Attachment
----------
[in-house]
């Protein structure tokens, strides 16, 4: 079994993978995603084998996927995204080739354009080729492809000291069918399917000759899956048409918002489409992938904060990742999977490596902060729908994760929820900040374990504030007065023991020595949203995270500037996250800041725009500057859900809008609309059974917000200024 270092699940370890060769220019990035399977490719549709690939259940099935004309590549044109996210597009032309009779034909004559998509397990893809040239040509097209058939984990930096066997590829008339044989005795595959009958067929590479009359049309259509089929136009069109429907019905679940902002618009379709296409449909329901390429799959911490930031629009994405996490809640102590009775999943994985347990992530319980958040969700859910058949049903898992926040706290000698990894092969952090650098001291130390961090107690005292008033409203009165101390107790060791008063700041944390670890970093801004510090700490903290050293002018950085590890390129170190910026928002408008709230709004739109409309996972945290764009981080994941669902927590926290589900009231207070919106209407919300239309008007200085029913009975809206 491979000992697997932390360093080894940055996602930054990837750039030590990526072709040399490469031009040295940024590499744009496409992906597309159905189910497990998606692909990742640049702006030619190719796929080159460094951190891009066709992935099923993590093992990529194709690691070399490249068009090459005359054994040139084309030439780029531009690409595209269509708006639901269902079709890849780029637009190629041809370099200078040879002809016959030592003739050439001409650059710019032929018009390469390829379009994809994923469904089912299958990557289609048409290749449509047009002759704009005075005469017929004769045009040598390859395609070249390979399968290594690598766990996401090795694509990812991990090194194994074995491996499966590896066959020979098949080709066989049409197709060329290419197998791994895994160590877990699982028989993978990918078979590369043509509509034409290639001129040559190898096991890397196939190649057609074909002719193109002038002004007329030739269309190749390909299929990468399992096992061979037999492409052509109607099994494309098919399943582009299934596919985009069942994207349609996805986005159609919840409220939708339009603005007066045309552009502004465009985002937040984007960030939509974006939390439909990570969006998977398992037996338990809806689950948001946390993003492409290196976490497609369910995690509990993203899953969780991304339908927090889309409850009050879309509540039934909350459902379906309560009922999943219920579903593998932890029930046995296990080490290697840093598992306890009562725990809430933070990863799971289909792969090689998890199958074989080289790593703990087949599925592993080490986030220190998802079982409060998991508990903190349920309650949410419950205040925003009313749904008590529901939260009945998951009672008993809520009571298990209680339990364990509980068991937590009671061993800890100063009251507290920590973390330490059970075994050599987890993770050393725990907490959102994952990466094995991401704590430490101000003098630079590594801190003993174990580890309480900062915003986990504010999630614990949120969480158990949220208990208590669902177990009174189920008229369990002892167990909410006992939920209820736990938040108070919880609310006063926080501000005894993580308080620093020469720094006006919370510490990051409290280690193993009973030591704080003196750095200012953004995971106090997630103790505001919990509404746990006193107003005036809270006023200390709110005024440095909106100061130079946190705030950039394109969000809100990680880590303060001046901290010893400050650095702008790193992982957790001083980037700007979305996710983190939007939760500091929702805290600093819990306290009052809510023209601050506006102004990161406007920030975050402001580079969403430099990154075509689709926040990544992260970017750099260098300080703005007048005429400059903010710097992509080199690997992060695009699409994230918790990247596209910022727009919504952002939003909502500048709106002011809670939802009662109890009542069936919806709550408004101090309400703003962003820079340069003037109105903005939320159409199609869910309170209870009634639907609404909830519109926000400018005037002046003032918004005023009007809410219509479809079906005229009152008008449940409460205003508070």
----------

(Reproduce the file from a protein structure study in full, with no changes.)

[in-house]
């Protein structure tokens, strides 16, 4: 079994993978995603084998996927995204080739354009080729492809000291069918399917000759899956048409918002489409992938904060990742999977490596902060729908994760929820900040374990504030007065023991020595949203995270500037996250800041725009500057859900809008609309059974917000200024 270092699940370890060769220019990035399977490719549709690939259940099935004309590549044109996210597009032309009779034909004559998509397990893809040239040509097209058939984990930096066997590829008339044989005795595959009958067929590479009359049309259509089929136009069109429907019905679940902002618009379709296409449909329901390429799959911490930031629009994405996490809640102590009775999943994985347990992530319980958040969700859910058949049903898992926040706290000698990894092969952090650098001291130390961090107690005292008033409203009165101390107790060791008063700041944390670890970093801004510090700490903290050293002018950085590890390129170190910026928002408008709230709004739109409309996972945290764009981080994941669902927590926290589900009231207070919106209407919300239309008007200085029913009975809206 491979000992697997932390360093080894940055996602930054990837750039030590990526072709040399490469031009040295940024590499744009496409992906597309159905189910497990998606692909990742640049702006030619190719796929080159460094951190891009066709992935099923993590093992990529194709690691070399490249068009090459005359054994040139084309030439780029531009690409595209269509708006639901269902079709890849780029637009190629041809370099200078040879002809016959030592003739050439001409650059710019032929018009390469390829379009994809994923469904089912299958990557289609048409290749449509047009002759704009005075005469017929004769045009040598390859395609070249390979399968290594690598766990996401090795694509990812991990090194194994074995491996499966590896066959020979098949080709066989049409197709060329290419197998791994895994160590877990699982028989993978990918078979590369043509509509034409290639001129040559190898096991890397196939190649057609074909002719193109002038002004007329030739269309190749390909299929990468399992096992061979037999492409052509109607099994494309098919399943582009299934596919985009069942994207349609996805986005159609919840409220939708339009603005007066045309552009502004465009985002937040984007960030939509974006939390439909990570969006998977398992037996338990809806689950948001946390993003492409290196976490497609369910995690509990993203899953969780991304339908927090889309409850009050879309509540039934909350459902379906309560009922999943219920579903593998932890029930046995296990080490290697840093598992306890009562725990809430933070990863799971289909792969090689998890199958074989080289790593703990087949599925592993080490986030220190998802079982409060998991508990903190349920309650949410419950205040925003009313749904008590529901939260009945998951009672008993809520009571298990209680339990364990509980068991937590009671061993800890100063009251507290920590973390330490059970075994050599987890993770050393725990907490959102994952990466094995991401704590430490101000003098630079590594801190003993174990580890309480900062915003986990504010999630614990949120969480158990949220208990208590669902177990009174189920008229369990002892167990909410006992939920209820736990938040108070919880609310006063926080501000005894993580308080620093020469720094006006919370510490990051409290280690193993009973030591704080003196750095200012953004995971106090997630103790505001919990509404746990006193107003005036809270006023200390709110005024440095909106100061130079946190705030950039394109969000809100990680880590303060001046901290010893400050650095702008790193992982957790001083980037700007979305996710983190939007939760500091929702805290600093819990306290009052809510023209601050506006102004990161406007920030975050402001580079969403430099990154075509689709926040990544992260970017750099260098300080703005007048005429400059903010710097992509080199690997992060695009699409994230918790990247596209910022727009919504952002939003909502500048709106002011809670939802009662109890009542069936919806709550408004101090309400703003962003820079340069003037109105903005939320159409199609869910309170209870009634639907609404909830519109926000400018005037002046003032918004005023009007809410219509479809079906005229009152008008449940409460205003508070």